With the departure of Fabio Aru, you became one of the key riders of the team. Does this put a lot of pressure on you?

To be honest, I don't feel any pressure because in past years, with Fabio and (Vincenzo) Nibali, I went to races with them but in a free role. So if I felt good I could go to win the stage or if I could be with the leaders until the end, I would do it. I've always had my mind set on being a good rider and winning Grand Tours and now my time has come. This year I rode the Vuelta, the first three-week race that I ever finished, and it was very good, considering that I was just recovering from the fracture and not racing enough, so I think my work there was really good.

Now I'm preparing my season with the Giro d'Italia on my mind, going for the General Classification, and I don't feel any pressure because I've always thought that when you prepare yourself well and work hard the results will come, also counting on luck and the support of the team.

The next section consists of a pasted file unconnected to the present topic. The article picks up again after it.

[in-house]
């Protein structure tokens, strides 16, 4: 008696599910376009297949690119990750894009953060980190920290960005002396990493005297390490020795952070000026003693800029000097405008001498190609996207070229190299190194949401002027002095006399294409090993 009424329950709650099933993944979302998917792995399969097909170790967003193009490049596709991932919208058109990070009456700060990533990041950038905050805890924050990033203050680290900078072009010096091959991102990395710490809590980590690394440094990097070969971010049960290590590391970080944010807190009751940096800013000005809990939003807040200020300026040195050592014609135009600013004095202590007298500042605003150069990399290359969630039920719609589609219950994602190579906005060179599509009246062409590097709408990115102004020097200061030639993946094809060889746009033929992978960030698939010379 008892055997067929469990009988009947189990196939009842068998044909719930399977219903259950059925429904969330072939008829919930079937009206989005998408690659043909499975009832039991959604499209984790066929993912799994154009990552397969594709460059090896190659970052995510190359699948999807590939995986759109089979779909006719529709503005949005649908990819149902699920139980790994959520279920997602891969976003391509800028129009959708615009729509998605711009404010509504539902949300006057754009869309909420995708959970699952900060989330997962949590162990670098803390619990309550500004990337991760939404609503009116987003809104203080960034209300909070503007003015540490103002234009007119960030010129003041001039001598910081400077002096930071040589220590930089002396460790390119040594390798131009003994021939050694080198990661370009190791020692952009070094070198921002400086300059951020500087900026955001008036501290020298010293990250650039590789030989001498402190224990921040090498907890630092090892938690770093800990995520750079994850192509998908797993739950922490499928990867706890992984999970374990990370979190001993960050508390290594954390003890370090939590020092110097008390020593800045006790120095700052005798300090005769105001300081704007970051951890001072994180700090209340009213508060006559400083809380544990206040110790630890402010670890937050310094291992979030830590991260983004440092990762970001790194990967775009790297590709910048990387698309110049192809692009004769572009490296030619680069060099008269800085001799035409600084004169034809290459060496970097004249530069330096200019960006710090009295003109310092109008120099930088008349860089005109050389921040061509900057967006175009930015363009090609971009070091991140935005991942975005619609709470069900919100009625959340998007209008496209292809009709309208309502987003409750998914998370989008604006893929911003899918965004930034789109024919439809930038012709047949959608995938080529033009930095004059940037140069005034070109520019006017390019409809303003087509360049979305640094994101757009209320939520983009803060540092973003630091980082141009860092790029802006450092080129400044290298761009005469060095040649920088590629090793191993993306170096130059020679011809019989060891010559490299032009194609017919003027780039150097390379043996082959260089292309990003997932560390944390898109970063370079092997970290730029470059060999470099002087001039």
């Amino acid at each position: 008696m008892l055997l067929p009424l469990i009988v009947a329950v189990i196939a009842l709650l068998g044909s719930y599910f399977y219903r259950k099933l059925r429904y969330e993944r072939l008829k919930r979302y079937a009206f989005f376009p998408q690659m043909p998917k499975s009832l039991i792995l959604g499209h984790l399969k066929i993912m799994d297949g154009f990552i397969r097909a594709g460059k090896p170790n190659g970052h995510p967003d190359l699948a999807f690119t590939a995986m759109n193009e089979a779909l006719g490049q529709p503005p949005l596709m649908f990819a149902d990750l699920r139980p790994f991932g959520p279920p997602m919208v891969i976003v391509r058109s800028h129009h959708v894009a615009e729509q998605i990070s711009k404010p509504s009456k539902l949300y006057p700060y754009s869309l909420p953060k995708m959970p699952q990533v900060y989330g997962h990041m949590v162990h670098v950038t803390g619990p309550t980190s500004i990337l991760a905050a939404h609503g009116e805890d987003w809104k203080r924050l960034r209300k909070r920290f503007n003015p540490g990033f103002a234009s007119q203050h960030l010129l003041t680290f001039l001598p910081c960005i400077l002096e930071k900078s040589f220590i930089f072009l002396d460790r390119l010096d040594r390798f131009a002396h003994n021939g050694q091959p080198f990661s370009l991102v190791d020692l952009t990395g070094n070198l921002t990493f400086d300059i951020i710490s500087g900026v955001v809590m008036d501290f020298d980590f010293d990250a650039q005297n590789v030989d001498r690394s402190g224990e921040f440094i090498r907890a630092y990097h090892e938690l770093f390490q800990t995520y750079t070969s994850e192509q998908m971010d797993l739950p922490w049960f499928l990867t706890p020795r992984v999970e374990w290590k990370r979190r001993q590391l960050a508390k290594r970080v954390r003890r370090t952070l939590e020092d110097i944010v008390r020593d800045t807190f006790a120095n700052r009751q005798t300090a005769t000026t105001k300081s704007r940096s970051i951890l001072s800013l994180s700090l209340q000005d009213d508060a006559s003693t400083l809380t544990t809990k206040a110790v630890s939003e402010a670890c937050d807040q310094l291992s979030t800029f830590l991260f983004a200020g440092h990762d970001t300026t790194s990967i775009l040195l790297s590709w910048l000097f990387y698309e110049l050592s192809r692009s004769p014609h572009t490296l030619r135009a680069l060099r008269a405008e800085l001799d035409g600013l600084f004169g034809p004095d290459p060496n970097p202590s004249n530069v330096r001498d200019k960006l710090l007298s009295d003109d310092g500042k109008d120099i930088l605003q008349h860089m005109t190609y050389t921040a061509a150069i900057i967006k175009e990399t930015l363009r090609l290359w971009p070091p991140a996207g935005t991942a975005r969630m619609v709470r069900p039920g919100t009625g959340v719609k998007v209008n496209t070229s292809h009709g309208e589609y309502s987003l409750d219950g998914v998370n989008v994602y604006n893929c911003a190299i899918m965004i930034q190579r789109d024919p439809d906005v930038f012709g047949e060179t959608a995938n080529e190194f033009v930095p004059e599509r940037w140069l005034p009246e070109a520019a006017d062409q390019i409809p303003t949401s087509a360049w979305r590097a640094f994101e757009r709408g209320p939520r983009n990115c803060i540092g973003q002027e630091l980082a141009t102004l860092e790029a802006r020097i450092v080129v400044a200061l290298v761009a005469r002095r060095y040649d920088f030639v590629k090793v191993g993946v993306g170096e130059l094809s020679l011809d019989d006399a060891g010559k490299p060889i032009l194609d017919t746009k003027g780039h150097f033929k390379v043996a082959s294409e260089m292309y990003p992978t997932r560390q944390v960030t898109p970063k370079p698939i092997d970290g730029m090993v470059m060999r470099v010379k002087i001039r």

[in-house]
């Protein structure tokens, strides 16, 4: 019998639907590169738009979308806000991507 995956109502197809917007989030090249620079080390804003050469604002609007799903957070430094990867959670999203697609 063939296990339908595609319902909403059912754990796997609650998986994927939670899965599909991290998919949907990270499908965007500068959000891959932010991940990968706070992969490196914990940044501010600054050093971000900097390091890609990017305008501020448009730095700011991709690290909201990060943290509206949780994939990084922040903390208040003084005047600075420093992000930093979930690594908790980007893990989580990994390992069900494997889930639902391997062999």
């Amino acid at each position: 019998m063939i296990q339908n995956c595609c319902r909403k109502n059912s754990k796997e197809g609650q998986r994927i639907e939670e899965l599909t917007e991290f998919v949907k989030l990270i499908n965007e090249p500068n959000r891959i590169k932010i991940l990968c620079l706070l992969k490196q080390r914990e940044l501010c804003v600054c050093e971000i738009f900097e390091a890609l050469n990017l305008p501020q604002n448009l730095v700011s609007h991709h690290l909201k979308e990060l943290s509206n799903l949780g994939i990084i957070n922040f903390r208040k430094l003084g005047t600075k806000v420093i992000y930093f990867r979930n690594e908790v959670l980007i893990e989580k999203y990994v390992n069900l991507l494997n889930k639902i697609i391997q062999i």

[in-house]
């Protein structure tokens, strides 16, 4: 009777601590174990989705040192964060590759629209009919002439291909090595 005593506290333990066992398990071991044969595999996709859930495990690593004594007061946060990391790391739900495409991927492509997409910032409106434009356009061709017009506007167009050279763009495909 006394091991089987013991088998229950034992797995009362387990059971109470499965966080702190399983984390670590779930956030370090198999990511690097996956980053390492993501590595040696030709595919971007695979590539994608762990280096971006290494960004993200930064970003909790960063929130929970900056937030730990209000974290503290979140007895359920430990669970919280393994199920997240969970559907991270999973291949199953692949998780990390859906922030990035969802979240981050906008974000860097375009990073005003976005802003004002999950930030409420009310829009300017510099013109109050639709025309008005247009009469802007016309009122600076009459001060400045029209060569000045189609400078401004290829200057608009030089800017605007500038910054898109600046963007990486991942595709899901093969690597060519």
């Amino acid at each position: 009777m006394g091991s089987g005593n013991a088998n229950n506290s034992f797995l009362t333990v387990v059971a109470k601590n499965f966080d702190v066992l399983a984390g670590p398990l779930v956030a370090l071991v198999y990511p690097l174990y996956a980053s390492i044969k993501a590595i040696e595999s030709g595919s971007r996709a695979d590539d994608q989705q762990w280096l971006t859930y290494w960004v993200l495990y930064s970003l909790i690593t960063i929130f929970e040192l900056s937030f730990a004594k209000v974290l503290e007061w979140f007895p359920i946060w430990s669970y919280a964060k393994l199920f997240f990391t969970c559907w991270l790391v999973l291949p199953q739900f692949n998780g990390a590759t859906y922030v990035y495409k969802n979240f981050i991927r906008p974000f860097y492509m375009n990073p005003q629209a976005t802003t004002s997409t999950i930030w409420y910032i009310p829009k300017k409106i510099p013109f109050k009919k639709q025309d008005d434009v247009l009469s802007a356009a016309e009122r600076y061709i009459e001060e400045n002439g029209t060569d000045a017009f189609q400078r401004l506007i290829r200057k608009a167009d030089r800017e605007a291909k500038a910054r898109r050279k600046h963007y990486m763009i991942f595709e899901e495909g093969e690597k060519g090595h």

What was it like to win your first stages on a Grand Tour (Vuelta a España 2017)?

I had a rough start in 2017 and after spending eight months off the bike and away from competition, it was hard to get to the rhythm that other riders had. I felt very good at the start of the second week of the Vuelta and that week and the next I felt very strong, which gave me confidence and motivation. At the end, I didn't expect my year to finish like that, and I did it. Now I focus on the new season with the feelings the Vuelta gave me.

How will the start of your 2018 season look?